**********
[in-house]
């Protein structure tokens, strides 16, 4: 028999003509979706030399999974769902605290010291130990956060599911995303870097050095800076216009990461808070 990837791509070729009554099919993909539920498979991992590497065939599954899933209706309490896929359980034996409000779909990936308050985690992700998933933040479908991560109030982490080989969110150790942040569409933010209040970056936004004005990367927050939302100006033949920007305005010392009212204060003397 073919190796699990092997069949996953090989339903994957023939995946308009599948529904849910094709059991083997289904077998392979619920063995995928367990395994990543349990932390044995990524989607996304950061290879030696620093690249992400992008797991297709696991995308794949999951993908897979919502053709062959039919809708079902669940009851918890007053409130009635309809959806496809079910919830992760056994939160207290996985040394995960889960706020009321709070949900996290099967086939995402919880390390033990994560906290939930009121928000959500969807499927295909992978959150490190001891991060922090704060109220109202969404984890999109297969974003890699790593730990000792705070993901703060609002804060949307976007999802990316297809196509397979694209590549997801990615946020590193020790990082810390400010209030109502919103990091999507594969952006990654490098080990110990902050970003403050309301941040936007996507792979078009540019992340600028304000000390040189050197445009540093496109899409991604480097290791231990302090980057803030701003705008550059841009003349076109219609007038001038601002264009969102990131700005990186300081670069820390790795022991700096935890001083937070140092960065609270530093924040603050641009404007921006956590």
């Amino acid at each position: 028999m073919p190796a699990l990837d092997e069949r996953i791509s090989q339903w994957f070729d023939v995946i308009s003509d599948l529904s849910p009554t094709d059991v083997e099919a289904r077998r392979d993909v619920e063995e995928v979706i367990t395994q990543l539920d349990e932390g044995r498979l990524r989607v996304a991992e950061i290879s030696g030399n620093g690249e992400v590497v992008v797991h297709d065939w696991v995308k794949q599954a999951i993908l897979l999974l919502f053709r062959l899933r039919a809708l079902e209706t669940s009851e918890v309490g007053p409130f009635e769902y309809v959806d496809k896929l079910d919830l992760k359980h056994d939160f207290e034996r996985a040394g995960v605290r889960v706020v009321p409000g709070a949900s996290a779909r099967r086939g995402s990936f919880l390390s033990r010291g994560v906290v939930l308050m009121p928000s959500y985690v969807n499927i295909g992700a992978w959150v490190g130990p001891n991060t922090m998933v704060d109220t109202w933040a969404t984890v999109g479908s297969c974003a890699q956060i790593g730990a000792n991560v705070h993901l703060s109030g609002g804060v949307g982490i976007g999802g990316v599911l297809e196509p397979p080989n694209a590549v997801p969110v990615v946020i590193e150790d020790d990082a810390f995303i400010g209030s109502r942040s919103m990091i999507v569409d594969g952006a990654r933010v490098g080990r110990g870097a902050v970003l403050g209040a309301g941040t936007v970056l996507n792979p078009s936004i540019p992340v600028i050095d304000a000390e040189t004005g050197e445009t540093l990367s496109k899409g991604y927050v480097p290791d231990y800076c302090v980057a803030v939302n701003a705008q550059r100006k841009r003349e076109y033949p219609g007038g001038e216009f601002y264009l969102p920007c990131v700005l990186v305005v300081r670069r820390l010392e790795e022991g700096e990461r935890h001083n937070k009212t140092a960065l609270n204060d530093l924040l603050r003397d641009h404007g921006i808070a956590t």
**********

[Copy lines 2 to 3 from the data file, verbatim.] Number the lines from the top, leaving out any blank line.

């Protein structure tokens, strides 16, 4: 028999003509979706030399999974769902605290010291130990956060599911995303870097050095800076216009990461808070 990837791509070729009554099919993909539920498979991992590497065939599954899933209706309490896929359980034996409000779909990936308050985690992700998933933040479908991560109030982490080989969110150790942040569409933010209040970056936004004005990367927050939302100006033949920007305005010392009212204060003397 073919190796699990092997069949996953090989339903994957023939995946308009599948529904849910094709059991083997289904077998392979619920063995995928367990395994990543349990932390044995990524989607996304950061290879030696620093690249992400992008797991297709696991995308794949999951993908897979919502053709062959039919809708079902669940009851918890007053409130009635309809959806496809079910919830992760056994939160207290996985040394995960889960706020009321709070949900996290099967086939995402919880390390033990994560906290939930009121928000959500969807499927295909992978959150490190001891991060922090704060109220109202969404984890999109297969974003890699790593730990000792705070993901703060609002804060949307976007999802990316297809196509397979694209590549997801990615946020590193020790990082810390400010209030109502919103990091999507594969952006990654490098080990110990902050970003403050309301941040936007996507792979078009540019992340600028304000000390040189050197445009540093496109899409991604480097290791231990302090980057803030701003705008550059841009003349076109219609007038001038601002264009969102990131700005990186300081670069820390790795022991700096935890001083937070140092960065609270530093924040603050641009404007921006956590």
């Amino acid at each position: 028999m073919p190796a699990l990837d092997e069949r996953i791509s090989q339903w994957f070729d023939v995946i308009s003509d599948l529904s849910p009554t094709d059991v083997e099919a289904r077998r392979d993909v619920e063995e995928v979706i367990t395994q990543l539920d349990e932390g044995r498979l990524r989607v996304a991992e950061i290879s030696g030399n620093g690249e992400v590497v992008v797991h297709d065939w696991v995308k794949q599954a999951i993908l897979l999974l919502f053709r062959l899933r039919a809708l079902e209706t669940s009851e918890v309490g007053p409130f009635e769902y309809v959806d496809k896929l079910d919830l992760k359980h056994d939160f207290e034996r996985a040394g995960v605290r889960v706020v009321p409000g709070a949900s996290a779909r099967r086939g995402s990936f919880l390390s033990r010291g994560v906290v939930l308050m009121p928000s959500y985690v969807n499927i295909g992700a992978w959150v490190g130990p001891n991060t922090m998933v704060d109220t109202w933040a969404t984890v999109g479908s297969c974003a890699q956060i790593g730990a000792n991560v705070h993901l703060s109030g609002g804060v949307g982490i976007g999802g990316v599911l297809e196509p397979p080989n694209a590549v997801p969110v990615v946020i590193e150790d020790d990082a810390f995303i400010g209030s109502r942040s919103m990091i999507v569409d594969g952006a990654r933010v490098g080990r110990g870097a902050v970003l403050g209040a309301g941040t936007v970056l996507n792979p078009s936004i540019p992340v600028i050095d304000a000390e040189t004005g050197e445009t540093l990367s496109k899409g991604y927050v480097p290791d231990y800076c302090v980057a803030v939302n701003a705008q550059r100006k841009r003349e076109y033949p219609g007038g001038e216009f601002y264009l969102p920007c990131v700005l990186v305005v300081r670069r820390l010392e790795e022991g700096e990461r935890h001083n937070k009212t140092a960065l609270n204060d530093l924040l603050r003397d641009h404007g921006i808070a956590t």